Glycaemic control, medication persistence better with canagliflozin vs sitagliptin
Use of canagliflozin in the treatment of type 2 diabetes mellitus (T2DM) leads to greater reductions in glycosylated haemoglobin (HbA1c) and improved medication persistence when compared with sitagliptin, according to a study.
Researchers used data from a US health care administrative database and identified adult T2DM patients who used either canagliflozin (n=3,993) or sitagliptin (n=12,153). They performed propensity score matching to control for baseline differences between the two patient groups, resulting in the inclusion of 1,472 patients per group.
Patients were aged 56 years on average, and more than 50 percent were men. Clinical characteristics were well balanced, with 428 patients in each group having HbA1c ≥7 percent.
Results revealed that the main outcomes of change in HbA1c and persistence with medication over a follow-up of 9 months after index date were better with canagliflozin than with sitagliptin.
Specifically, reductions in HbA1c were −0.93 in the canagliflozin group vs −0.57 percent in the sitagliptin group (p=0.004). The mean time from index date to follow-up HbA1c was similar (185.4 vs 184.3 days, respectively; p=0.802).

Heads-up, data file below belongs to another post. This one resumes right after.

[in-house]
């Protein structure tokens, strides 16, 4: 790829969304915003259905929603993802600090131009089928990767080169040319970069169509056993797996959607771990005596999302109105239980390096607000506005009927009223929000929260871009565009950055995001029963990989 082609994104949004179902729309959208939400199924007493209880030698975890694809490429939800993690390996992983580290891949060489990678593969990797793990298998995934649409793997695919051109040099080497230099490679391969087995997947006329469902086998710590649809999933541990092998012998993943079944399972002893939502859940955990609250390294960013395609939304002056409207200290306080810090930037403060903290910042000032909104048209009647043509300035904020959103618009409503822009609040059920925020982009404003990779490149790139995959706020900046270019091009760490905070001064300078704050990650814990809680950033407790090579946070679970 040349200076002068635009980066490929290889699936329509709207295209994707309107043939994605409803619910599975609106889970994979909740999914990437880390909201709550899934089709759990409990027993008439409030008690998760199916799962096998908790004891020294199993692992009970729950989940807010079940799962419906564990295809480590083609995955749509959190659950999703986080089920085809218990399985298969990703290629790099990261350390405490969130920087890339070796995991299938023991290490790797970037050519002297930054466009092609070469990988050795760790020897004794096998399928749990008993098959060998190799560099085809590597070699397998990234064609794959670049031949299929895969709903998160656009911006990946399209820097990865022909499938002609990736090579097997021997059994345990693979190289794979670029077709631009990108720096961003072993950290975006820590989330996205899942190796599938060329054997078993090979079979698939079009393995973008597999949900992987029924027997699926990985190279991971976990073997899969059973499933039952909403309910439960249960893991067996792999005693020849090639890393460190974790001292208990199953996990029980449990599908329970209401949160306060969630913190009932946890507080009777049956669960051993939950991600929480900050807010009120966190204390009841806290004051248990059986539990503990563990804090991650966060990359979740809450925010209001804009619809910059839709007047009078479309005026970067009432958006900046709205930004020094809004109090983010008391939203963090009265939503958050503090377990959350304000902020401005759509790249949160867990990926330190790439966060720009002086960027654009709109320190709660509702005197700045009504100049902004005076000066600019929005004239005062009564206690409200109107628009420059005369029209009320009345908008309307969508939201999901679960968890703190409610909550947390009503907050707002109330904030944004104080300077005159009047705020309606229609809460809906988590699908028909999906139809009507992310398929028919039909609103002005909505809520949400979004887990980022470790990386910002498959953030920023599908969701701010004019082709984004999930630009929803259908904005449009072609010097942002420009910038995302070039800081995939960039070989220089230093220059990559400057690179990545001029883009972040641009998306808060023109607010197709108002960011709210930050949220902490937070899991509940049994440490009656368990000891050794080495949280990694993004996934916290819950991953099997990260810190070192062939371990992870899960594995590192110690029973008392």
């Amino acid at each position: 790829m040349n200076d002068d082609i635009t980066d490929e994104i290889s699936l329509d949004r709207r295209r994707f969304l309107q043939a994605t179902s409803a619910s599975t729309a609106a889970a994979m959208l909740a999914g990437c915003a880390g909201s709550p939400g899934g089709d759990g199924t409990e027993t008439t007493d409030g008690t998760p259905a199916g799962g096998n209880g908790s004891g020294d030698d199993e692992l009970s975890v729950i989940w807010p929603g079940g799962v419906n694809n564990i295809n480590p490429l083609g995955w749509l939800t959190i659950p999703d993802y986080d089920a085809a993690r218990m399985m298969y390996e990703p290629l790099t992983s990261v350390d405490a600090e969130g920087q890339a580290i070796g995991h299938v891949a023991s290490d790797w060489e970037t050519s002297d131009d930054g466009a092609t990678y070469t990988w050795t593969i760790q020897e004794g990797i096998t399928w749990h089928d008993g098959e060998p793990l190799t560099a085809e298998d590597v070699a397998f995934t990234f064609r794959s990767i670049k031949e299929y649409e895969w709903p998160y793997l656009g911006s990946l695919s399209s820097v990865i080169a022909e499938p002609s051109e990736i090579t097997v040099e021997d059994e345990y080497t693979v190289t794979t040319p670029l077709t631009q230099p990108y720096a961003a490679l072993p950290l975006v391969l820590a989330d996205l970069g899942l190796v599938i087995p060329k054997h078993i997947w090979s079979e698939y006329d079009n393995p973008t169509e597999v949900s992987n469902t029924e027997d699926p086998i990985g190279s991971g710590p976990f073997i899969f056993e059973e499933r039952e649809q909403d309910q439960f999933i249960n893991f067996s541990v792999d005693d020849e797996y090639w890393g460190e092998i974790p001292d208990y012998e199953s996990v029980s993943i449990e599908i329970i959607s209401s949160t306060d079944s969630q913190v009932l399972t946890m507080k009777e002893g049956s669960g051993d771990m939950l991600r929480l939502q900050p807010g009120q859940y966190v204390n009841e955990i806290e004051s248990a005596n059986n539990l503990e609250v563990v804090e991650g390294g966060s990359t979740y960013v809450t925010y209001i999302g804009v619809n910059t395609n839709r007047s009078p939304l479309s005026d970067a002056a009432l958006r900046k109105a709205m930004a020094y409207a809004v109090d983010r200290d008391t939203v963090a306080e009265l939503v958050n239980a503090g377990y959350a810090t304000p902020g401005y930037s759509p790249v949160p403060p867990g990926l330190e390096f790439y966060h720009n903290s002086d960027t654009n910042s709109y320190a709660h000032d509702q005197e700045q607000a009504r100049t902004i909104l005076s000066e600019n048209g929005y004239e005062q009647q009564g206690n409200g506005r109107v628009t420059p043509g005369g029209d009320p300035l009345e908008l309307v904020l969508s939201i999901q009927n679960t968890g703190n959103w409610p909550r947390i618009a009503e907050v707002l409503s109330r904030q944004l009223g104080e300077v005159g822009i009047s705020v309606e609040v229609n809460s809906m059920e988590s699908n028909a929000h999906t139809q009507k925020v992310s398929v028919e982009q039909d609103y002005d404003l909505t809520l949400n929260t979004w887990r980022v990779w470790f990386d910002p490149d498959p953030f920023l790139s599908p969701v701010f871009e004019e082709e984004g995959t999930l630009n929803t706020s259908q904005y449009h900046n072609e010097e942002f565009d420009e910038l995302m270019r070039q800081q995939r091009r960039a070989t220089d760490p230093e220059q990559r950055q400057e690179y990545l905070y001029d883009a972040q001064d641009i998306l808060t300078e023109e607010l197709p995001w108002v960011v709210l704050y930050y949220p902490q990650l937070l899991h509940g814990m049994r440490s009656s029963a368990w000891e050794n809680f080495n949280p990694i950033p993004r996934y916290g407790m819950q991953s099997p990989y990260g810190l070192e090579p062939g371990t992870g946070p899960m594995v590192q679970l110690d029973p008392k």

Fewer patients on canagliflozin discontinued their medication during follow-up (29.8 vs 41.5 percent in the sitagliptin group; p<0.001). The average days of persistence on index therapy was also longer in the canagliflozin group (152 vs 139 days; p<0.001).
The present data, which demonstrate the superiority of canagliflozin over sitagliptin in the treatment of T2DM, are in line with those reported in previous clinical trials. [Diabetologia 2013;56:2582–2592; Diabetes Care 2013;36:2508–2515; Postgraduate Med 2016;128:725–730]
Nevertheless, identifying the optimal diabetes treatment choice in routine practice necessitates more studies aimed at providing a better understanding of antihyperglycaemic treatment, HbA1c results and differences among patients in demographic/clinical characteristics, as well as persistence with treatment, researchers said.